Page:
New chapter of Claudia Jones Club focuses on supporting AU and larger DC community

Club strives to create a new space for AU students to get involved in advocacy

New chapter of Claudia Jones Club focuses on supporting AU and larger DC community

The Claudia Jones Club, established at American University in January, works to provide educational tools and grow student activism on campus while creating a space for students to belong. 

Claudia Jones, the journalist and activist the club is named after, was a member of the Communist Party in the mid-1900s. Jones advocated for the rights of those who, like herself, experienced what she called the “triple oppression theory,” facing oppression on three fronts for being a Black woman and a member of the working class.

Many of the organization’s goals stem from the issues she was fighting for and the larger movement of the Claudia Jones School for Political Education, based in Washington, D.C. It has become a nationally recognized club with chapters around the country.

Jack Wiant, a senior in the College of Arts and Sciences and president of the club, said the club’s main goals at AU are to educate and respond to problems that arise within the community.

“We established [a chapter] here essentially with the same goal to provide political education for a Marxist-Leninist perspective and sort of get students involved in activism not just on campus, but also in the rest of D.C.,” Wiant said.

Wiant said that although some other organizations and students on campus may not have the same beliefs as the Claudia Jones Club, he hopes to find points of unity so greater progress can be made by working together.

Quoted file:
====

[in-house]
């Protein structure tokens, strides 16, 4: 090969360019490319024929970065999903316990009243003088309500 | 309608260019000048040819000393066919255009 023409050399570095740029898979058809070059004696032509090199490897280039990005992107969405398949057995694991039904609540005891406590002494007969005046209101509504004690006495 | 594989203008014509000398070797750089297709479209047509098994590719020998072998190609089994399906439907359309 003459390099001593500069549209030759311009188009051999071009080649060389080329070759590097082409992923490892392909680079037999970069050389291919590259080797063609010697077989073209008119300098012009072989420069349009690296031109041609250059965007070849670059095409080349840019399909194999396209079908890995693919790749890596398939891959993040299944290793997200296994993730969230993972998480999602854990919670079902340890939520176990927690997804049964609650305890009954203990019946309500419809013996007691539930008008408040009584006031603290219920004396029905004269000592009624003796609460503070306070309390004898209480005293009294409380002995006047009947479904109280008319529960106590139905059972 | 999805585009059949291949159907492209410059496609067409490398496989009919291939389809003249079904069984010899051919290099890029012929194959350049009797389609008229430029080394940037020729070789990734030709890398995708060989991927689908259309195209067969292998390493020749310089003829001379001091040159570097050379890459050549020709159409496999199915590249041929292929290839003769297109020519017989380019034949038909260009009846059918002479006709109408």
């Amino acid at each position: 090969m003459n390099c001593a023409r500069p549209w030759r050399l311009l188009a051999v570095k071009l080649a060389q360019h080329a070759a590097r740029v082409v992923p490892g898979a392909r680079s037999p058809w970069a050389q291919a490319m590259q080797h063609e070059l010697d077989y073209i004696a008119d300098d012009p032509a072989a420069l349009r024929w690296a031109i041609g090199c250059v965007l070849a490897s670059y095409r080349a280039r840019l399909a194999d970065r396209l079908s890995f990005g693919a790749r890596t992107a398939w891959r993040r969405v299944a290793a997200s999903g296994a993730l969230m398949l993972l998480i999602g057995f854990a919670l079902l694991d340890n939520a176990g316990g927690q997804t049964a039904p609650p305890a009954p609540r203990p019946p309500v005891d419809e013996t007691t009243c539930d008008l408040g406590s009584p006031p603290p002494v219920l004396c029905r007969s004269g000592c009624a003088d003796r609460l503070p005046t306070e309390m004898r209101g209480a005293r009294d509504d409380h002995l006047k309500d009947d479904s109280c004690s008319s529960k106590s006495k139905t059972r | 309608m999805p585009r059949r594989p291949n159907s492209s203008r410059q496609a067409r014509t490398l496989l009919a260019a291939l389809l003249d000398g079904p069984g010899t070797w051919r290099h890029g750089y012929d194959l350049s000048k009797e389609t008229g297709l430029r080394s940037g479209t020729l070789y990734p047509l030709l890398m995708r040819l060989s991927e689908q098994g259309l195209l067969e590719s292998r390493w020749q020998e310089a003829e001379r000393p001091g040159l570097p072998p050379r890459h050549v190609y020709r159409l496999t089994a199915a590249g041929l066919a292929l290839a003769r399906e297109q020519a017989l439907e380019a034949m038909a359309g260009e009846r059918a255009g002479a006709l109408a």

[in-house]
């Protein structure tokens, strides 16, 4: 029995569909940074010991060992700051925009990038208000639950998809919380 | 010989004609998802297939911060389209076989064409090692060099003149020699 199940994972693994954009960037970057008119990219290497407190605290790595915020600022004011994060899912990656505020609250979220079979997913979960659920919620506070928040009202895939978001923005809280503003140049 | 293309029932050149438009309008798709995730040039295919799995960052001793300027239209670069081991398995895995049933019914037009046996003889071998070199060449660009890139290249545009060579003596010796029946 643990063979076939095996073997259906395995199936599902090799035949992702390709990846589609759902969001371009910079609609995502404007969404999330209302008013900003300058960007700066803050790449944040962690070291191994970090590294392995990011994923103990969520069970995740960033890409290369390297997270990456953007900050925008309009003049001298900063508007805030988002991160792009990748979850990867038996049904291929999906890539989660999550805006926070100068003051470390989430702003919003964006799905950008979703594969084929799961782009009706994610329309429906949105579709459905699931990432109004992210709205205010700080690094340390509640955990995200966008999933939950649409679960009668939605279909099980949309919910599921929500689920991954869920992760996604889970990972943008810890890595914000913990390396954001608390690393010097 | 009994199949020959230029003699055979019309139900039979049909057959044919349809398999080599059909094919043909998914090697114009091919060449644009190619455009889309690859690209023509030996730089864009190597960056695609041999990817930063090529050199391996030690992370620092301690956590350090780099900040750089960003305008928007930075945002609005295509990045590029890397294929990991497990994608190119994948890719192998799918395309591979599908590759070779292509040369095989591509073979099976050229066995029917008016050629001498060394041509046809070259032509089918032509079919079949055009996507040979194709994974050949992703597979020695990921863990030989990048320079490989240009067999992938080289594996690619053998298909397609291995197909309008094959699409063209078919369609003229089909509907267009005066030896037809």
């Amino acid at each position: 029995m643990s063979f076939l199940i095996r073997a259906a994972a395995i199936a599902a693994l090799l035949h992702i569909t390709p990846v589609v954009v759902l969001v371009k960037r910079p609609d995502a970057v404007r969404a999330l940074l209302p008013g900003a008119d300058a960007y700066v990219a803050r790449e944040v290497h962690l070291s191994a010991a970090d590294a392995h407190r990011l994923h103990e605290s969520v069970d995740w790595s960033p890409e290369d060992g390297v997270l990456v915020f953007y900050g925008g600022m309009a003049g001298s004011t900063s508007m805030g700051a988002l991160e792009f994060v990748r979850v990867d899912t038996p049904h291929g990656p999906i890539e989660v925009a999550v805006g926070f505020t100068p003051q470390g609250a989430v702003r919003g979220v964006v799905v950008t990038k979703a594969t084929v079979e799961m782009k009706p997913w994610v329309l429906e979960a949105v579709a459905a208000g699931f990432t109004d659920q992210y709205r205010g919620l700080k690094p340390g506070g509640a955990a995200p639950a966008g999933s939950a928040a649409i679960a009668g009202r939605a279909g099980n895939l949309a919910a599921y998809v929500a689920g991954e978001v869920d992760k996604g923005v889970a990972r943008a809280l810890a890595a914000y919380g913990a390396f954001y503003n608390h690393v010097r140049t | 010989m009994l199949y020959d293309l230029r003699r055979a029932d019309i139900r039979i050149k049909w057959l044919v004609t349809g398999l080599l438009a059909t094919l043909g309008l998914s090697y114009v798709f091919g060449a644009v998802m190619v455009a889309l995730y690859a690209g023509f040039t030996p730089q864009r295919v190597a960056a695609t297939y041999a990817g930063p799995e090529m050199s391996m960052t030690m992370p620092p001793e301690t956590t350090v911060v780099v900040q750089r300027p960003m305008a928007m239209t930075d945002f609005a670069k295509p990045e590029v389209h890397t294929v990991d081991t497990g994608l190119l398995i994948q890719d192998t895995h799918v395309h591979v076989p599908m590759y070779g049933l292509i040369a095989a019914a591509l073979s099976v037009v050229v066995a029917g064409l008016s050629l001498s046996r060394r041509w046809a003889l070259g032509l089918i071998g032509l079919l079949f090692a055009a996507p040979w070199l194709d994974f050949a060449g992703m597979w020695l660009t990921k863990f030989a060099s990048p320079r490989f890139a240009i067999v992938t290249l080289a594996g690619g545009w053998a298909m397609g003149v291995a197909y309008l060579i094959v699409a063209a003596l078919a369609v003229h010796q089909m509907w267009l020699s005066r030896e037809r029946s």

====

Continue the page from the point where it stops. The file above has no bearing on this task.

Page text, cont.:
“It's not productive to sort of stand apart from society or apart from the student body and just say we have the correct ideas or we alone are charging forward,” Wiant said. “It's like you have to meet people where they are and that's what we're doing.”

In the spirit of unification, the club has been working on a project in Mount Pleasant to create a park for that community. 

Germán Polaco, a freshman in CAS and the treasurer of the club, explained the need for a community space in that area and the 10-year battle it has taken to make the Amigos Park a reality. 

On the weekend of March 19, members of AU’s club chapter met with D.C. organizers and community members to share the plan for the park. 

Claudia Jones Club members are doing what Polaco believes is an essential, albeit often neglected, opportunity: branching out into D.C. neighborhoods.

“A lot of clubs do actions within their campuses, but they don’t connect that to the broader D.C. community,” Polaco said.

Community building on campus and within the D.C. area is an important tenet of the Claudia Jones Club and something they wish to impart upon the AU student body. Additionally, the club has become involved in unionizing efforts, issues of student debt relief and events to protest the University’s recent removal of the mask mandate.

Wiant and Polaco also pointed to the history of the institution of AU, warning students not to enter into the D.C. community’s space in a destructive manner.

“We have to recognize our campus is like a gentrifying force in this area, in which D.C. is historically working class; a Black city essentially,” Wiant said. 

The Claudia Jones School of Political Education hosted a program last semester on the issue of gentrification which AU Claudia Jones club members attended. Poets and musicians were invited to come and speak on the topic at a local restaurant.

Within this semester and beyond, Wiant and Polaco talked about their hopes of educating AU students with events such as “Who is Claudia Jones?” on March 31. 

The club hopes to make sure the life of Claudia Jones is remembered and that her efforts are carried on by the current generation. 

“I think what we're trying to do is essentially become a leading force in the activist community here, especially a leading working class force,” Wiant said.

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